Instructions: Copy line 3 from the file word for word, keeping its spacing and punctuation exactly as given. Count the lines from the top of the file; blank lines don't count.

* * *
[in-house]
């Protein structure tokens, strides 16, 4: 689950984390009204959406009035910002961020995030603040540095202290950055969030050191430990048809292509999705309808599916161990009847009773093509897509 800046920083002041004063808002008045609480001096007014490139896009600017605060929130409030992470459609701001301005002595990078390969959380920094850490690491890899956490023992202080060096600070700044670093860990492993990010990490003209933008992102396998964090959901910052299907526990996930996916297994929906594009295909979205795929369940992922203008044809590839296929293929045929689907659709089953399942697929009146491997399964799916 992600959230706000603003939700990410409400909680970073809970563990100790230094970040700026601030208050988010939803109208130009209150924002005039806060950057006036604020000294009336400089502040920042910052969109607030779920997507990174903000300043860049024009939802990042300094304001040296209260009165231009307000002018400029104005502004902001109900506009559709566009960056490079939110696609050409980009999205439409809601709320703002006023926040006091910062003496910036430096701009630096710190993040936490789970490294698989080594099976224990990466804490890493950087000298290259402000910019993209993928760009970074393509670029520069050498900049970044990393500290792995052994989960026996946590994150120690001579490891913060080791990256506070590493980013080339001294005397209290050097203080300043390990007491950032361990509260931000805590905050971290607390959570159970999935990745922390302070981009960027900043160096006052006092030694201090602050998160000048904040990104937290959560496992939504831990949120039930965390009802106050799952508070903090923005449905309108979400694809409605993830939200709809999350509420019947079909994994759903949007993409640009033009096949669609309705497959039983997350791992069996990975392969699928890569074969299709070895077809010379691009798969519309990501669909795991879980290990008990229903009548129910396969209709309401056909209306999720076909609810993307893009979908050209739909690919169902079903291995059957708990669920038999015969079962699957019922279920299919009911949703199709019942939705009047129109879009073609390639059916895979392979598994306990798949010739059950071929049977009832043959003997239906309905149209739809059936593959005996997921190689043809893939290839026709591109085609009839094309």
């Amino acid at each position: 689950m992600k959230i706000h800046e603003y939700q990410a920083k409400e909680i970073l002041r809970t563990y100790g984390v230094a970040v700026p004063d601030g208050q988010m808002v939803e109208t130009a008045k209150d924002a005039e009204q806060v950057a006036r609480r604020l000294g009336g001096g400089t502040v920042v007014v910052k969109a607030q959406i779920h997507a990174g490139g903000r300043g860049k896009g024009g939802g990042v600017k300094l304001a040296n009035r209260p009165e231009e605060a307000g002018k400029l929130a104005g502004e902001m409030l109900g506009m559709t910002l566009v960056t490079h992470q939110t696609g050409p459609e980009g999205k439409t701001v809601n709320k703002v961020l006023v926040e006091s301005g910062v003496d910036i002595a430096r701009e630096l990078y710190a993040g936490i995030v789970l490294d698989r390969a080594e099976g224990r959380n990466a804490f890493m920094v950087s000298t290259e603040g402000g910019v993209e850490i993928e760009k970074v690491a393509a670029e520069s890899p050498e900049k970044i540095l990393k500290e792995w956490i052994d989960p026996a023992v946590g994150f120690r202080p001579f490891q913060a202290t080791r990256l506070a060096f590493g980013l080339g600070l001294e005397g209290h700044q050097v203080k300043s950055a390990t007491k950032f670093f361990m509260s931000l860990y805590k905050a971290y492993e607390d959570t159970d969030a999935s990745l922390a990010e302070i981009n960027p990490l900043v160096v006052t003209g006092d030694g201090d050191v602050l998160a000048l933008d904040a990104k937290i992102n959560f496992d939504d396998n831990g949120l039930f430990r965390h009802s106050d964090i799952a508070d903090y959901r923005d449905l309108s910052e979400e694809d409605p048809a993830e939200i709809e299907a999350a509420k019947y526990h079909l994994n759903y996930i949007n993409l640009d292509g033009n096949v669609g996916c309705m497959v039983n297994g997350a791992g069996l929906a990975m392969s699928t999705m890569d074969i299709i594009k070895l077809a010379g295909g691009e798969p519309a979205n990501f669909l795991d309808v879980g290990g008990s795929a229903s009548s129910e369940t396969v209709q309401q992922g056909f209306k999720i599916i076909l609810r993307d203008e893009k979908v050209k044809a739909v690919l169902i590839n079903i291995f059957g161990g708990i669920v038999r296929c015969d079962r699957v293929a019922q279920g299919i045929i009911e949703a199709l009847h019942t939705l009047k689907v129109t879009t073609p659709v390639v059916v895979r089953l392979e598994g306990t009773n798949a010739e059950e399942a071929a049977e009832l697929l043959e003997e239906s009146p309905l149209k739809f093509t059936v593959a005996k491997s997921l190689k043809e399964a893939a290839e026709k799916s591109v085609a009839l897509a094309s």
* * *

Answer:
């Amino acid at each position: 689950m992600k959230i706000h800046e603003y939700q990410a920083k409400e909680i970073l002041r809970t563990y100790g984390v230094a970040v700026p004063d601030g208050q988010m808002v939803e109208t130009a008045k209150d924002a005039e009204q806060v950057a006036r609480r604020l000294g009336g001096g400089t502040v920042v007014v910052k969109a607030q959406i779920h997507a990174g490139g903000r300043g860049k896009g024009g939802g990042v600017k300094l304001a040296n009035r209260p009165e231009e605060a307000g002018k400029l929130a104005g502004e902001m409030l109900g506009m559709t910002l566009v960056t490079h992470q939110t696609g050409p459609e980009g999205k439409t701001v809601n709320k703002v961020l006023v926040e006091s301005g910062v003496d910036i002595a430096r701009e630096l990078y710190a993040g936490i995030v789970l490294d698989r390969a080594e099976g224990r959380n990466a804490f890493m920094v950087s000298t290259e603040g402000g910019v993209e850490i993928e760009k970074v690491a393509a670029e520069s890899p050498e900049k970044i540095l990393k500290e792995w956490i052994d989960p026996a023992v946590g994150f120690r202080p001579f490891q913060a202290t080791r990256l506070a060096f590493g980013l080339g600070l001294e005397g209290h700044q050097v203080k300043s950055a390990t007491k950032f670093f361990m509260s931000l860990y805590k905050a971290y492993e607390d959570t159970d969030a999935s990745l922390a990010e302070i981009n960027p990490l900043v160096v006052t003209g006092d030694g201090d050191v602050l998160a000048l933008d904040a990104k937290i992102n959560f496992d939504d396998n831990g949120l039930f430990r965390h009802s106050d964090i799952a508070d903090y959901r923005d449905l309108s910052e979400e694809d409605p048809a993830e939200i709809e299907a999350a509420k019947y526990h079909l994994n759903y996930i949007n993409l640009d292509g033009n096949v669609g996916c309705m497959v039983n297994g997350a791992g069996l929906a990975m392969s699928t999705m890569d074969i299709i594009k070895l077809a010379g295909g691009e798969p519309a979205n990501f669909l795991d309808v879980g290990g008990s795929a229903s009548s129910e369940t396969v209709q309401q992922g056909f209306k999720i599916i076909l609810r993307d203008e893009k979908v050209k044809a739909v690919l169902i590839n079903i291995f059957g161990g708990i669920v038999r296929c015969d079962r699957v293929a019922q279920g299919i045929i009911e949703a199709l009847h019942t939705l009047k689907v129109t879009t073609p659709v390639v059916v895979r089953l392979e598994g306990t009773n798949a010739e059950e399942a071929a049977e009832l697929l043959e003997e239906s009146p309905l149209k739809f093509t059936v593959a005996k491997s997921l190689k043809e399964a893939a290839e026709k799916s591109v085609a009839l897509a094309s």